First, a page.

With great influencing power comes great responsibility

Published on June 16, 2021

Influencers have left their imprint on digital platforms, building huge followings and a reservoir of trust. Influencer marketing is almost mainstream now – according to Business Insider Intelligence, the global influencer marketing industry is expected to grow from $8 billion in 2019 to a whopping $15 billion by 2022. In India alone, the influencer market is estimated at $75-$150 million a year, according to AdLift.

Such is the impact of influencers that even the COVID-19 pandemic hasn’t been able to stop their march. In fact, many of them used their reach to help. They amplified SOS calls, featured requests for medicine, oxygen cylinders, ventilators and hospital beds, and often successfully connected those in need with those who could help. They raised funds to feed the poor and sought to find emergency employment for laid-off workers too. However, there were also disturbing incidents of influencers charging for such posts or using the data gathered from the responses for their promotional content.

Separately, we witnessed the sharp rise of micro-influencers – those with 500 to 25,000 followers. They have the skill to express themselves creatively across niche fields like cooking, pet care, music, education, etc. Brands found that, as consumers searched for user-generated reviews or one-on-one recommendations, micro-influencers were perfect for their narratives. They naturally established an authentic connection with audiences because people find it easy to relate to someone like themselves. There is an element of trust in such interactions and a seamless alignment of values.

All this has happened at unprecedented speed – completely unregulated as well as without any defined rules or set of ethics. Naturally, this presented many challenges for all stake holders. Primary among them was that, more often than not, promotional content was never labelled or accompanied by a declaration. This meant that consumers, who had a right to know that the content was actually an ad, were kept in the dark.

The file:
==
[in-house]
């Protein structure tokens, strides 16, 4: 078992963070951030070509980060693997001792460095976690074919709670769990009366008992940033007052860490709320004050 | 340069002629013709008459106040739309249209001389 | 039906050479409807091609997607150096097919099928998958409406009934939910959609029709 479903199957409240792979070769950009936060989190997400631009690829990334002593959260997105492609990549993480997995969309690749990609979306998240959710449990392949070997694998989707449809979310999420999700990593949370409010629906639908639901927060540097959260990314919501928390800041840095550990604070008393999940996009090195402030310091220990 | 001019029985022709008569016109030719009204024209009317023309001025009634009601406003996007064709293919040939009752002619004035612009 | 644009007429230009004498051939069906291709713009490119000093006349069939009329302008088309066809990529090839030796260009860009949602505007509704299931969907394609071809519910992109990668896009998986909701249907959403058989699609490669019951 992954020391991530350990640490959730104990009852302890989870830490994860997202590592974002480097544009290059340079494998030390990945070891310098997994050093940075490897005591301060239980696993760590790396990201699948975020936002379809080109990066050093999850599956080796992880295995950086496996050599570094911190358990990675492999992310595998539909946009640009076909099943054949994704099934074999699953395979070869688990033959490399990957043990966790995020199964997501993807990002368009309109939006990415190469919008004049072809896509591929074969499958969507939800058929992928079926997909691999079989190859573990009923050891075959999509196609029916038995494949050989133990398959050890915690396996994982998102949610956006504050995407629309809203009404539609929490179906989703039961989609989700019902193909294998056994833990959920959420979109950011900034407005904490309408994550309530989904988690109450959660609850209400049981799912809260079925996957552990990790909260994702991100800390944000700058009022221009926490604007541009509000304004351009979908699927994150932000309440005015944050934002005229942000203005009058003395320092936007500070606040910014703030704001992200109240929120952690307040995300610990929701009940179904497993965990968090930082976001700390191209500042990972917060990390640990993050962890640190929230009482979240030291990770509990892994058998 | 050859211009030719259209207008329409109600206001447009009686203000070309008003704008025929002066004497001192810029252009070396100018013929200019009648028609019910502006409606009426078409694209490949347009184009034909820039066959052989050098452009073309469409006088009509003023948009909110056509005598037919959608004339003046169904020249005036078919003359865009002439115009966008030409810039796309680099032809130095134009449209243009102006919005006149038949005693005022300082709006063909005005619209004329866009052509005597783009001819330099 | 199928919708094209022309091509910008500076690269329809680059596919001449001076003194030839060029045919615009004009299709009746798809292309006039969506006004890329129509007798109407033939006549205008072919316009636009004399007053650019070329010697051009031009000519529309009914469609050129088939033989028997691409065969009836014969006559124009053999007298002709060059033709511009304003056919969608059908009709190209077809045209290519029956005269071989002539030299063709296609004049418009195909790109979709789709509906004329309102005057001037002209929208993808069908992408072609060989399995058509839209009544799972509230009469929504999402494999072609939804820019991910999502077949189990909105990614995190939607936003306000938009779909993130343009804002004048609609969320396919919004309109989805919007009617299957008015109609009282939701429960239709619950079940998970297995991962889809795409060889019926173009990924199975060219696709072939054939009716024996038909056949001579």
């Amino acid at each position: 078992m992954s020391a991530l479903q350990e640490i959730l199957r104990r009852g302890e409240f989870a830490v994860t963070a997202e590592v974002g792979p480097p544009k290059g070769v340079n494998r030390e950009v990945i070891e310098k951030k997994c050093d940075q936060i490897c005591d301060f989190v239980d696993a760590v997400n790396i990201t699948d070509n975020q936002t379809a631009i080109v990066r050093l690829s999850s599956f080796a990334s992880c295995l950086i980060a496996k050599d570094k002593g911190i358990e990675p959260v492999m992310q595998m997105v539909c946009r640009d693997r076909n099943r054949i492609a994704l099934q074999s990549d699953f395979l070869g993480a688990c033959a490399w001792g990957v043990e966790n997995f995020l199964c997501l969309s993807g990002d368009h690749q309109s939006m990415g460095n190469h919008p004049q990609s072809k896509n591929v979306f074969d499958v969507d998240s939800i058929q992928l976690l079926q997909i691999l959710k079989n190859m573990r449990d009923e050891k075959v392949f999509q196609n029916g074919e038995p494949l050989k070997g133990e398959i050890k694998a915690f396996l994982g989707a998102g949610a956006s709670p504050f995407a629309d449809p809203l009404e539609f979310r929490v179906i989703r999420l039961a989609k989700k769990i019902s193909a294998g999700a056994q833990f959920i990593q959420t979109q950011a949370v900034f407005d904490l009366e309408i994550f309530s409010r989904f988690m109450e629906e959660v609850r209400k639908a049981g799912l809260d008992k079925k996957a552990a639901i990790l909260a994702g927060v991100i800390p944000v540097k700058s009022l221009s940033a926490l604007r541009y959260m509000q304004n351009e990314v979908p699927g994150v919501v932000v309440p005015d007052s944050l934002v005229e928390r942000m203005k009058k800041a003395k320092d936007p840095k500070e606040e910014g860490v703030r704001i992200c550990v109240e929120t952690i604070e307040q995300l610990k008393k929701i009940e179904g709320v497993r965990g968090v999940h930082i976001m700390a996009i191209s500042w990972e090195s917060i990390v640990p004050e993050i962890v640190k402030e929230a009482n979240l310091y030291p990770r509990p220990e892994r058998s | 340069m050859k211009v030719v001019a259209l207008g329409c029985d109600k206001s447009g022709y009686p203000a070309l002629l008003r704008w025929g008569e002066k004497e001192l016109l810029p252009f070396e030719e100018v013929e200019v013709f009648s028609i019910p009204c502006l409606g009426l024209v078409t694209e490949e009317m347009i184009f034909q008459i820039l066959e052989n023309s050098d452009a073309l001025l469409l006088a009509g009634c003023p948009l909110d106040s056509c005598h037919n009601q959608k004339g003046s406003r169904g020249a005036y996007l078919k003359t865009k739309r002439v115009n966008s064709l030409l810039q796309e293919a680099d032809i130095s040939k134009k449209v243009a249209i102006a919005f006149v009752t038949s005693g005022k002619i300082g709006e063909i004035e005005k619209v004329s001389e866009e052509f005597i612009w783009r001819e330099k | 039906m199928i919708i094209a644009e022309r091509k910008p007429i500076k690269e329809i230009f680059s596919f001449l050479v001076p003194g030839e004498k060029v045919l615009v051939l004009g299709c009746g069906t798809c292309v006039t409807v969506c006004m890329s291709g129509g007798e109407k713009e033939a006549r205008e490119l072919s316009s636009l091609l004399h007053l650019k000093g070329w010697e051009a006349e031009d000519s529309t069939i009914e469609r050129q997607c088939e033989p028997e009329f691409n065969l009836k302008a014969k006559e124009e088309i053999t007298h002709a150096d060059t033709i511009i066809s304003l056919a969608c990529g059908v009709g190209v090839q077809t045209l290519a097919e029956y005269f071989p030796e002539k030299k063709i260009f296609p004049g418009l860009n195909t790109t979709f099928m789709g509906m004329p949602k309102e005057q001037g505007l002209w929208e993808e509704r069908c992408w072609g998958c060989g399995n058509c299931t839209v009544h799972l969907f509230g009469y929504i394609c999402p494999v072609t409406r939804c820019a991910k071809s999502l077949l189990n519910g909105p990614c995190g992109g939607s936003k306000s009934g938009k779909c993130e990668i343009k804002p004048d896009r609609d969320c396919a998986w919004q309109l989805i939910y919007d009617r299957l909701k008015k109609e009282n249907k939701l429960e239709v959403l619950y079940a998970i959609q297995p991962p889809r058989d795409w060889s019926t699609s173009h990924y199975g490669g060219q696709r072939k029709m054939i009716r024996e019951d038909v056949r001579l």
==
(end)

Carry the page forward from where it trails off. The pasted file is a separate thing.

Thus, there was an urgent need for establishing clear guidelines for influencer promotional content – just as they exist for other forms of advertising. ASCI responded by formulating the Guidelines for Influencer Advertising on Digital Media https://asci.social/guidelines, which were launched on May 27, 2021, after a collaborative process – in partnership with Big Bang Social – that included influencers, brands, advertising agencies, industry associations as well as consumers.

Tremendous care was taken to not make the guidelines an imposition. To ASCI’s amazement, the draft guidelines were met with enthusiasm by the leading lights of the influencer marketing industry. Among them were the likes of Dolly Bindra, Ayesha Billimoria, Sherry Shroff, Vishnu Kaushal and Raghav Meattle. So involved were the stakeholders that the deadline for feedback had to be extended and what emerged finally was a comprehensive set of final guidelines.

ASCI.social is now seeing a community of influencers, consumers, advertisers and talent management agencies coming on the platform. Influencers are thrilled to have the guidelines that acknowledge them as part of the advertising industry’s mainstream. Added to this is the fact that, as adherents of the guidelines and with their promotional content duly labelled, they are now trusted even more by followers. If there is transparency, viewers enjoy well-made ads and even compliment the creators, shared one influencer at the launch.

The tremendous outcome of self-regulation – effective and immersive collaboration has ensured that values of all stakeholders are protected. Self-regulation is quicker, more adaptable to changes as the industry landscape changes – as we’ve seen in India and abroad.

The mantra therefore will be what the ASCI Chairman Subhash Kamath coined: With great influencing power comes great responsibility!